Adam Levin plays “L’anima Sola” from Eduardo Morales-Caso’s Suite para Guitarra Il Sogno Delle Streghe.


Becoming a NAXOS recording artist puts your recording work into a particular context since you are being featured alongside other guitarists on that label. Did this have an effect on how you wanted to design this disc?

The NAXOS label’s mission of cataloguing new repertoire and distributing it worldwide complemented my ambitions of getting new music into the ears of the masses. Over the years, many of my guitar colleagues have recorded important new music, inspiring me to map a Naxos recording that included a new body of serious guitar repertoire. With an eye for novelty and departure from the conventional, in 2008 I embarked on an adventure to discover the living Spanish composers of the last four generations who have made significant musical contributions to the evolution of Spanish composition. My project grew from a blueprinted Fulbright Scholarship proposal to the petition of 30 new virtuoso works for solo guitar. The project went far beyond my expectations and I needed an important platform to carry the weight of the project. Subsequently, I proposed a four-volume recording project with NAXOS, and now I’m releasing the first volume, 21st Century Spanish Guitar, in May 2013. Three more volumes will follow.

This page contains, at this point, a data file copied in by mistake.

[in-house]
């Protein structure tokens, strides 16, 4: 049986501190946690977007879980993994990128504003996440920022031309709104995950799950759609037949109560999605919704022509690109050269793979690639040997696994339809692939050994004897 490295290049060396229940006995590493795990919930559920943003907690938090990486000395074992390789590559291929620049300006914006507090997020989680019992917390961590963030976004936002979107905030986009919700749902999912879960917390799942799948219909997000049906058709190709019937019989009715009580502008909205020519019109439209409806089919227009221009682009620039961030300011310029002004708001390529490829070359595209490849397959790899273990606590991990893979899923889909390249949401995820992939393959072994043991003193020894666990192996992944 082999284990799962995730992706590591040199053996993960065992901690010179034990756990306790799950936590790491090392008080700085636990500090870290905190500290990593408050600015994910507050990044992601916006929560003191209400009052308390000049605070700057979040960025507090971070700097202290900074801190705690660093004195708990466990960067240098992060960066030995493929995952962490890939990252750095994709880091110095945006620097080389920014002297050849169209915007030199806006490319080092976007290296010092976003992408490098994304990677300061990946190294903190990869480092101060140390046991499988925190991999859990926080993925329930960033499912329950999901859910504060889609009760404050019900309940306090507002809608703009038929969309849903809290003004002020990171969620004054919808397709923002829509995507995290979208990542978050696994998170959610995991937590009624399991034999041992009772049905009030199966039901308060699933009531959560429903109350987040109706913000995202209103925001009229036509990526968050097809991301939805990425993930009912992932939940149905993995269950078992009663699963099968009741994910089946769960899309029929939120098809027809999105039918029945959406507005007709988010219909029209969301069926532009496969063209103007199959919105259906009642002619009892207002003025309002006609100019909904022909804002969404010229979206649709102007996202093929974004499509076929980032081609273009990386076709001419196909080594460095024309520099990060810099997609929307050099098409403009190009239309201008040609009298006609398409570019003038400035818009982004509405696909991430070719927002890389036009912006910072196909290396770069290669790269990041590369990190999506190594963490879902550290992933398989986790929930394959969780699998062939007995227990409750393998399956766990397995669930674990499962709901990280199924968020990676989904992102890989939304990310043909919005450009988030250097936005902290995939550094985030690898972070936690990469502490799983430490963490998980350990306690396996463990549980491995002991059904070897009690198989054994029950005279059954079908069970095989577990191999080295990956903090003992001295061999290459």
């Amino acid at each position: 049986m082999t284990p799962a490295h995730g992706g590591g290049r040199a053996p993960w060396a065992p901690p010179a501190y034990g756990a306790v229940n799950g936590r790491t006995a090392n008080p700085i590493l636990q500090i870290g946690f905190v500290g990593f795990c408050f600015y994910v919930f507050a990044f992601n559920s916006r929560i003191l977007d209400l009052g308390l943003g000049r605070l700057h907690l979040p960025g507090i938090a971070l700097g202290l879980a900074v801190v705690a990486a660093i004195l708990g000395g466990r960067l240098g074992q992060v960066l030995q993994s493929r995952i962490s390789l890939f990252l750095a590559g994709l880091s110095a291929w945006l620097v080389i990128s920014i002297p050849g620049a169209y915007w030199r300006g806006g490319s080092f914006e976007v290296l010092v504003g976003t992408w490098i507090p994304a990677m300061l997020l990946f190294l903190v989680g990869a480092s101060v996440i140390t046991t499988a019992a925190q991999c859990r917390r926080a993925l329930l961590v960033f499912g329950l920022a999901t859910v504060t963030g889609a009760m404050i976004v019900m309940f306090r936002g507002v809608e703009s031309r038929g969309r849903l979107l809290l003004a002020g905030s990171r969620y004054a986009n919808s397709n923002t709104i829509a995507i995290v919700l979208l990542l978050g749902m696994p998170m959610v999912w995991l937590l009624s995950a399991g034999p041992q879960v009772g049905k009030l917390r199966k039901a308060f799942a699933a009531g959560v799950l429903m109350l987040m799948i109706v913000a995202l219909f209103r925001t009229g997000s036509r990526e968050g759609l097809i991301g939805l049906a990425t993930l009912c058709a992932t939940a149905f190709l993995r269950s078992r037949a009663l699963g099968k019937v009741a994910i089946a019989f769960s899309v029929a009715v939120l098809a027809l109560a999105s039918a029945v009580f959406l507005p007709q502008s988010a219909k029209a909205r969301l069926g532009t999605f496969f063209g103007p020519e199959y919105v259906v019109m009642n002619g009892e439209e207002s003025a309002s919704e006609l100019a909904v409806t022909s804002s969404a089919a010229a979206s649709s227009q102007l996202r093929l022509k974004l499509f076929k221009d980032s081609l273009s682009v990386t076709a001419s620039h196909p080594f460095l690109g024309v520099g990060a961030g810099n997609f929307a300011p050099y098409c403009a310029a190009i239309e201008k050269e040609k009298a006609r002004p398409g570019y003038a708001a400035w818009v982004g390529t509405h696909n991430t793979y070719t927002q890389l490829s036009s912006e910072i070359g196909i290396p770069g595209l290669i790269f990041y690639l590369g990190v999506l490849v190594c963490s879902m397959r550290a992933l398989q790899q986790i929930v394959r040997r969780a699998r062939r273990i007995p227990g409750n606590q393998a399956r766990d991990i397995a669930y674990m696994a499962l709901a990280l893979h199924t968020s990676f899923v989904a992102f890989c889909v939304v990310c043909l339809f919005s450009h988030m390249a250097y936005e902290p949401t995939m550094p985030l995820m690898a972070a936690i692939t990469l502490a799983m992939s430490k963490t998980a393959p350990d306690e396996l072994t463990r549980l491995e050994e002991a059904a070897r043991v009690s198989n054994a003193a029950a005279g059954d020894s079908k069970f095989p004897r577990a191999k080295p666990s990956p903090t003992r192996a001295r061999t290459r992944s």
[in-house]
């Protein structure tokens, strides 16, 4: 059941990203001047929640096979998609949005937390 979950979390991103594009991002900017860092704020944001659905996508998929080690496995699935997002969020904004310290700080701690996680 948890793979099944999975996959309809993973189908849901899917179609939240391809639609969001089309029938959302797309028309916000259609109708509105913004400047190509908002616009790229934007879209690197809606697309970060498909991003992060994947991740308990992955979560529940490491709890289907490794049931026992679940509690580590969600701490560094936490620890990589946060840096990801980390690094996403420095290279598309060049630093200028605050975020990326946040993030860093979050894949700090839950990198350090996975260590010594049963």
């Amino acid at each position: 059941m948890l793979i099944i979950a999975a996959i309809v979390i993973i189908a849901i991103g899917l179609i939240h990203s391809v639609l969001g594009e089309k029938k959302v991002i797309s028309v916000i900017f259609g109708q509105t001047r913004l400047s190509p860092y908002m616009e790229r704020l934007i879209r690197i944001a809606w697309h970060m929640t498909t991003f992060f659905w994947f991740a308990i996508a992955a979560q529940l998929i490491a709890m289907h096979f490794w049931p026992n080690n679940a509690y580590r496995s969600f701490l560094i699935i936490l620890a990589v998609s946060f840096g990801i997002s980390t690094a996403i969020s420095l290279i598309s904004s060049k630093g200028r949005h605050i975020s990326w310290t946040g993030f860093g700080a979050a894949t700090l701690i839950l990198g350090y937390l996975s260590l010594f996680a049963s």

Spanish contemporary repertoire seems largely to have occupied your time in recent years. Why were you drawn to this particular area? What sequence of events led to the project that resulted?